"The second interesting news item came from the lips of Lord Ron Oxburgh, chairman of the Shell Group of Companies, who stated that he was 'really very worried for the planet.' Politics and varied views of global warming aside, Lord Oxburgh's opinion would seem to carry some weight on this subject. In an interview with the Guardian last week, he discussed the need to capture emissions of carbon dioxide and store them underground - a technique called 'carbon sequestration.' Oxburgh maintained that 'sequestration is difficult, but if we don't have sequestration, then I see very little hope for the world.'"I knew there was growing acceptance of Global Warming in some circles of the petroleum industry (this link from OPEC.Org, so use your own judgement in reference to the 'facts'), but the head of Shell?! That's big.
Oxburgh - strictly The Lord Oxburgh (he is a crossbench peer in the House of Lords and chairs its science and technology select committee) - was catapulted into his new role in March, replacing the ousted Philip Watts. As non-executive chairman of the UK half of the group, he is excused day-to-day running of the business, but is expected to steer it towards calmer waters, rebuilding city and public confidence along the way. Plans for the capital's latest revolving restaurant will have to wait.And then these comments:
Attractive to oil companies and no doubt music to the ears of Shell shareholders, but to environmentalists who believe energy prospectors should be switching their attention to renewables, this increasingly desperate search for more hydrocarbons to satisfy our fossil fuel fix is a funeral dirge.So, if the head of one of the biggest oil companies on the planet thinks that "climate change was a bigger threat than terrorism", do you think it's based on 'Sound Science'?
"The other major consideration that we have to take into account is the greenhouse effect and global warming," he admits.
We are on delicate territory here. Although Shell was one of the first oil companies to acknowledge the threat of climate change and has since pledged to cut its own emissions, public statements on the issue are carefully worded. Very carefully worded, and Oxburgh is more direct than the PR people further down the building might appreciate.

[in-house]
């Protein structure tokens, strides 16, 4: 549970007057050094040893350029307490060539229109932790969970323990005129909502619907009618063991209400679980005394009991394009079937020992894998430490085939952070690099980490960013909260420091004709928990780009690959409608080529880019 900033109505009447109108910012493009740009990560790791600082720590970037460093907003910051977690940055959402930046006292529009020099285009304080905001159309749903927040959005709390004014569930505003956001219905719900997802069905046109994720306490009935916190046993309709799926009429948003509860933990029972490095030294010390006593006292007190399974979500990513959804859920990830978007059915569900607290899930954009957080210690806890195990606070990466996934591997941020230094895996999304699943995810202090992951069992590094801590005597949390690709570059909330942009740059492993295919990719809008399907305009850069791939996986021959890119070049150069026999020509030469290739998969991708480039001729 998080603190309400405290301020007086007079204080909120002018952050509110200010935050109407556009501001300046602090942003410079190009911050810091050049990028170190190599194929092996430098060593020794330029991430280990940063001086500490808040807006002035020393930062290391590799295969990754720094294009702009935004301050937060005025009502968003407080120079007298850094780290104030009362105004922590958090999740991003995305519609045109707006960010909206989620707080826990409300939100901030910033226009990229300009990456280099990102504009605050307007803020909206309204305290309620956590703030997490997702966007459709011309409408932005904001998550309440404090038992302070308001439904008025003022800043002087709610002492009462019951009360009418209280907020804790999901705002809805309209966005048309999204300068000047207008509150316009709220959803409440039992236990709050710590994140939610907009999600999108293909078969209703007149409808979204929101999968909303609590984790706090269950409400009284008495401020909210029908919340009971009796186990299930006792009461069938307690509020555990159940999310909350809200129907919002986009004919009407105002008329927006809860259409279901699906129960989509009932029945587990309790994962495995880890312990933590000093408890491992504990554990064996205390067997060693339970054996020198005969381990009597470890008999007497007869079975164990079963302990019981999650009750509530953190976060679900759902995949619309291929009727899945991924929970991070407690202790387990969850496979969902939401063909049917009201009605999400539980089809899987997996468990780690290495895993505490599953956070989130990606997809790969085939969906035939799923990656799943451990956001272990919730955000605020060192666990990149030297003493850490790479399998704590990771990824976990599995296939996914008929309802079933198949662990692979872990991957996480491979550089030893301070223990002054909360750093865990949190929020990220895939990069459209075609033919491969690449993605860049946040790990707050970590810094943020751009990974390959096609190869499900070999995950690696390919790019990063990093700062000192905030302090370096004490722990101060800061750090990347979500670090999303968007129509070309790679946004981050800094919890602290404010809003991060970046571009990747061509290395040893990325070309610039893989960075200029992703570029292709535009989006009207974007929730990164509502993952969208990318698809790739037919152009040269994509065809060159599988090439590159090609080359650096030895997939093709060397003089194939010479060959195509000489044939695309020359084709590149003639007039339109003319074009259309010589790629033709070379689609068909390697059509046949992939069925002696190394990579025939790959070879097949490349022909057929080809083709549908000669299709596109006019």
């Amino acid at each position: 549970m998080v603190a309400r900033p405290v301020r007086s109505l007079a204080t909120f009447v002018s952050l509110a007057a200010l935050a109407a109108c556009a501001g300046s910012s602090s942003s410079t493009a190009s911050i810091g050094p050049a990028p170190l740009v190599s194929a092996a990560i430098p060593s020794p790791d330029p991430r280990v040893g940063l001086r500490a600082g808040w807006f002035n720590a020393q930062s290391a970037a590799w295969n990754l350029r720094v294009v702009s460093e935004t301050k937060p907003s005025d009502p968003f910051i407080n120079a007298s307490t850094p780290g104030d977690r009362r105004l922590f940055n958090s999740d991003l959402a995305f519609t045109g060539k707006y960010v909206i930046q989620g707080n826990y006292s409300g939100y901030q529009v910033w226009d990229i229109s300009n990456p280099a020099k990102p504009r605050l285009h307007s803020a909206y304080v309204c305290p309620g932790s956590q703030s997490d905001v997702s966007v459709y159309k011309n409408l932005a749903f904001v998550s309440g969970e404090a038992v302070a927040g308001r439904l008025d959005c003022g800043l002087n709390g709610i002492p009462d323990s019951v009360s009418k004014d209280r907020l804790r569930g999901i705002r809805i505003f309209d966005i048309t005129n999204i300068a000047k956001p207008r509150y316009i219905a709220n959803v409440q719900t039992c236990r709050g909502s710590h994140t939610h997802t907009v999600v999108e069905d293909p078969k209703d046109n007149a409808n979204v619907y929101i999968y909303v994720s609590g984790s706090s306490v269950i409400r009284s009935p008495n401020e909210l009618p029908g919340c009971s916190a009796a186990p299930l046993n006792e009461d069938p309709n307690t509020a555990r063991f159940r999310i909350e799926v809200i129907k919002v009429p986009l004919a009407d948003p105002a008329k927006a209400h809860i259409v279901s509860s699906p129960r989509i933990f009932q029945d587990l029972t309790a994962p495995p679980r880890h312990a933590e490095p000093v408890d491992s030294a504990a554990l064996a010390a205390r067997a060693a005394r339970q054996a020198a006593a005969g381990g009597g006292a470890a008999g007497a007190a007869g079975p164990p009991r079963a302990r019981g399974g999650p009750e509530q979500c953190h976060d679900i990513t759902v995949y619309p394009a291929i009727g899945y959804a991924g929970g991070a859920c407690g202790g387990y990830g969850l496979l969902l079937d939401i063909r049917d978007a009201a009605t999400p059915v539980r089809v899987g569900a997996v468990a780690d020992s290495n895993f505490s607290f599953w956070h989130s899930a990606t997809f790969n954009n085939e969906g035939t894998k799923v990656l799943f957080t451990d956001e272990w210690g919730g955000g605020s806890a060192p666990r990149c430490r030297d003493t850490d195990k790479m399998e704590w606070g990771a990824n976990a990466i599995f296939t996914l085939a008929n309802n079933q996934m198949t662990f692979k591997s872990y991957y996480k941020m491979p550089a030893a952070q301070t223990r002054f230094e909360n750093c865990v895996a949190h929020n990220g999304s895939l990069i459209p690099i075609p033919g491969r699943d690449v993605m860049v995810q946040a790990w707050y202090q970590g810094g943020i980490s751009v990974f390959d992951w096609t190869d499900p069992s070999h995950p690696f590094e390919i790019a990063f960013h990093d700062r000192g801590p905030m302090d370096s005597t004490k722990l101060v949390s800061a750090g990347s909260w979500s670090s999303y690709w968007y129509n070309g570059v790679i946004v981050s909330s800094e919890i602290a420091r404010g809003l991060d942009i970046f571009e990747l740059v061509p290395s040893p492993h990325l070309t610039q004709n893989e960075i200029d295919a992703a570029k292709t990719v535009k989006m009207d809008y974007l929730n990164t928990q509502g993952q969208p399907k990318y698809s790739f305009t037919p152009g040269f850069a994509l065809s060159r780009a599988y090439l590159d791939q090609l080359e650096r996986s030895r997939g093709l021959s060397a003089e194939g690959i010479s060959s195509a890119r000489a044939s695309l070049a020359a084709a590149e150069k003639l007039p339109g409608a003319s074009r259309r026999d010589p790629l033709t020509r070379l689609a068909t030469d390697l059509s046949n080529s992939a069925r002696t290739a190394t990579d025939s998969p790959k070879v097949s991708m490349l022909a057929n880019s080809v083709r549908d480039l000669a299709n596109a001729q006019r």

"No one can be comfortable at the prospect of continuing to pump out the amounts of carbon dioxide that we are at present," he says. "People are going to go on allowing this atmospheric carbon dioxide to build up, with consequences that we really can't predict, but are probably not good."
He believes the solution is something called sequestration, in which carbon dioxide from cars and power stations is captured and stored. "Sequestration is difficult," he says. "But if we don't have sequestration I see very little hope for the world."
It's an astonishing admission from someone - non-executive or not - at the head of one of the world's largest fossil fuel companies. The Norwegian company Statoil has been sequestering carbon dioxide underneath the North Sea for several years, but that is relatively pure gas released from a natural source nearby. Devising the technology to grab the gas from engine or boiler exhaust streams and finding the billions of pounds needed to pipe millions of tons offshore is another matter entirely.
"You might be right, the timescale might be impossible," he says. "In which case I'm really very worried for the planet." Oxburgh is unrepentant: "You can't slip a piece of paper between David King [the government's chief science adviser who said climate change was a bigger threat than terrorism] and me on this position."